Friday Faces: Upper Middle School - SLO Classical Academy
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Welcome to Down Home, San Luis Obispo Classical Academy’s blog! We are a classical school offering several options to make our education work for families with infants through high schoolers. Our signature hybrid program, which is part-time classroom and part-time home instruction, provides an engaging education for preschool through middle school (with full time options available). We also have a university model high school. This blog is meant to support and encourage on the home front because, in so many ways, the heart of what happens at SLO Classical Academy happens down home.

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Friday Faces: Upper Middle School

Good morning and Happy Friday! Today we are featuring our amazing teachers from Upper Middle School (UMS) at SLO Classical Academy. UMS is part of the logic stage where students begin to connect all of the facts that they learnt in the grammar stage and build the foundation they need to enter into the rhetoric stage in high school. Settle in and read on!

The non ‘human beings’ (ie. pets) that reside in my household are…

Stephanie: …our new-to-us dog Fyodor Dostoyevsky. We call him Fyo for short. He is an 8-month old black lab who is completely blind. We got him the day before school started this year, because . . . why not?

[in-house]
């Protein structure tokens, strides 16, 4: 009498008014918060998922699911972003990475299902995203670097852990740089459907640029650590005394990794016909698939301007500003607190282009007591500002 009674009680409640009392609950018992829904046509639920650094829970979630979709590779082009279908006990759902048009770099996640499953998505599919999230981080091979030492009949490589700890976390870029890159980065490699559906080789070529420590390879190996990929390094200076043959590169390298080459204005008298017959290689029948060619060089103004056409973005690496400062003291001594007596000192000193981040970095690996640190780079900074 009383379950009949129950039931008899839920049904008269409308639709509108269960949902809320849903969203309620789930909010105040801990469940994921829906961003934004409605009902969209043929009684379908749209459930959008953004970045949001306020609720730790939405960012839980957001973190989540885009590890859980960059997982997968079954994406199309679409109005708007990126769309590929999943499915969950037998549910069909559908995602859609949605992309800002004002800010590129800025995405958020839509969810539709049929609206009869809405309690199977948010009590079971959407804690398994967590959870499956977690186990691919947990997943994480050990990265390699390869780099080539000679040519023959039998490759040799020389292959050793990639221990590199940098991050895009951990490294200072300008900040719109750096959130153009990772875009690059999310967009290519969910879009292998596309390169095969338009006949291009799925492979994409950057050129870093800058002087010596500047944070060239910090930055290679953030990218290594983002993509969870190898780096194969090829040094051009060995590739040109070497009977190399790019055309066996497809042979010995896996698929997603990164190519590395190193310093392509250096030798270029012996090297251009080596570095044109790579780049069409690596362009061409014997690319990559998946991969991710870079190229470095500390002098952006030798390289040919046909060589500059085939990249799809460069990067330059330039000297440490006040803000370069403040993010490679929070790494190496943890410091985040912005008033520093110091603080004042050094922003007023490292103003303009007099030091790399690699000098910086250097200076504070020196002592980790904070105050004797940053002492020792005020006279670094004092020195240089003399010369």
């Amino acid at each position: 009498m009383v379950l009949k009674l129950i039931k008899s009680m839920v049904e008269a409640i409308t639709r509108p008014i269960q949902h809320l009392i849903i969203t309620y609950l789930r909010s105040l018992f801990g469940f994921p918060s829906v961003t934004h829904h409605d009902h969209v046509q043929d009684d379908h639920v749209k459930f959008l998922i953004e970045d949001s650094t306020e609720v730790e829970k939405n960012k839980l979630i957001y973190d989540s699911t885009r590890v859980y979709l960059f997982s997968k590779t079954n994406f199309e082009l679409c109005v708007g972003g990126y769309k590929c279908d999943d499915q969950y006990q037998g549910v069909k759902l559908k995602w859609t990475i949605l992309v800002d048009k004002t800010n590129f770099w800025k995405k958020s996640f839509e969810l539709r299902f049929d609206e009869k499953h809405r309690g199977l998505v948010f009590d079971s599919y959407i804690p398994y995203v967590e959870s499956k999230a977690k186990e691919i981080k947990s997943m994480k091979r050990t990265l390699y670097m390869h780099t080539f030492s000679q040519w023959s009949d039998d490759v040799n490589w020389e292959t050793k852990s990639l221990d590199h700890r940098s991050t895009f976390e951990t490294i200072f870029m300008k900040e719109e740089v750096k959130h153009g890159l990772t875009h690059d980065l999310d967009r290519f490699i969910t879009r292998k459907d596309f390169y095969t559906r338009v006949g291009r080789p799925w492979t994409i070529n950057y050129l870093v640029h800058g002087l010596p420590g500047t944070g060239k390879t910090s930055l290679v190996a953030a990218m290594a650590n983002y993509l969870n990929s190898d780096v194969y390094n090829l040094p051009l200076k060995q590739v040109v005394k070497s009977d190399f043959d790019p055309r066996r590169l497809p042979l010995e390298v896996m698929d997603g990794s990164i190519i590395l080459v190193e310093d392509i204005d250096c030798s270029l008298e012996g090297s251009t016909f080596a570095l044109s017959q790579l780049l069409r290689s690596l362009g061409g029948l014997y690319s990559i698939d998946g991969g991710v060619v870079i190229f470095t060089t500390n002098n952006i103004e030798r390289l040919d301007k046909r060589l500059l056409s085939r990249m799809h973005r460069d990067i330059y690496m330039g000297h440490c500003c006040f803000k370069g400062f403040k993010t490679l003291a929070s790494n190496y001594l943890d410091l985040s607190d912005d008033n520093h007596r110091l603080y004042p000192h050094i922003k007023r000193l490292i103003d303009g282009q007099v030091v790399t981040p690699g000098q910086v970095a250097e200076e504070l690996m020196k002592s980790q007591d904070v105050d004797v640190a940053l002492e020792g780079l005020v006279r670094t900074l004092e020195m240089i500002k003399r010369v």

Matt: …Many lovely green plants; I enjoy them all, but have grown especially fond of a succulent Jade Plant named “Grogu,” which happily resides in my wife’s home office! In addition, just outside our household is an Orange Tree and a Fig Tree, both of which provide delicious fruits to us throughout the year.

Sarah: Our home is ruled by Her Royal Highness La Principessa Bellissima or, as we call her, Bella. (In our sillier moments we call her Lil’ Miss Fluffypants.) She is a rescue kitty who is part Maine Coon and all diva. Bella knows she is gorgeous and, while she can be demanding, she more than repays us with her companionability, affection, sheer cuteness, and apparent love. Her brother, Spezi, is all legs and love. Spezi is a sleek, lean, highly strung kitty who takes his territory-defending duties most seriously. Both cats are brown tabbies with luxuriant hair.

Roxanne: I am growing some pumpkins that I am very attached to! Also my bicycle lives inside my house, which makes it kind of like a pet.

Cade: Dwight Schrute, our cat, according to a couple of the Newman kids, is a member of the family. Nobody calls him Dwight, but rather “Kitty” or “Fat Cat.” “Fat Cat” weighs 18 lbs. and enjoys long naps on the couch. Or anywhere else in the house. Each night at bedtime, he sneaks into a room just before a door is closed and crawls under a bed. Sometimes, we wish we had a sweet, loyal chocolate lab instead of “Kitty” but most of the time we love “Fat Cat.”

If you could travel back in time to any place which we are studying this year (10,000 B.C. – 476 A.D.) which place would it be and why?

Stephanie: Choosing only one is so difficult! I would love to go to Uruk (after Gilgamesh learned his lessons). I have always been fascinated by that story.

Matt: Honestly, I am not super interested in traveling back in time…but if I had to, maybe a trip back to ancient Greece, where I could learn how to make Greek flatbread in the world’s first free-standing, pre-heated oven with a door!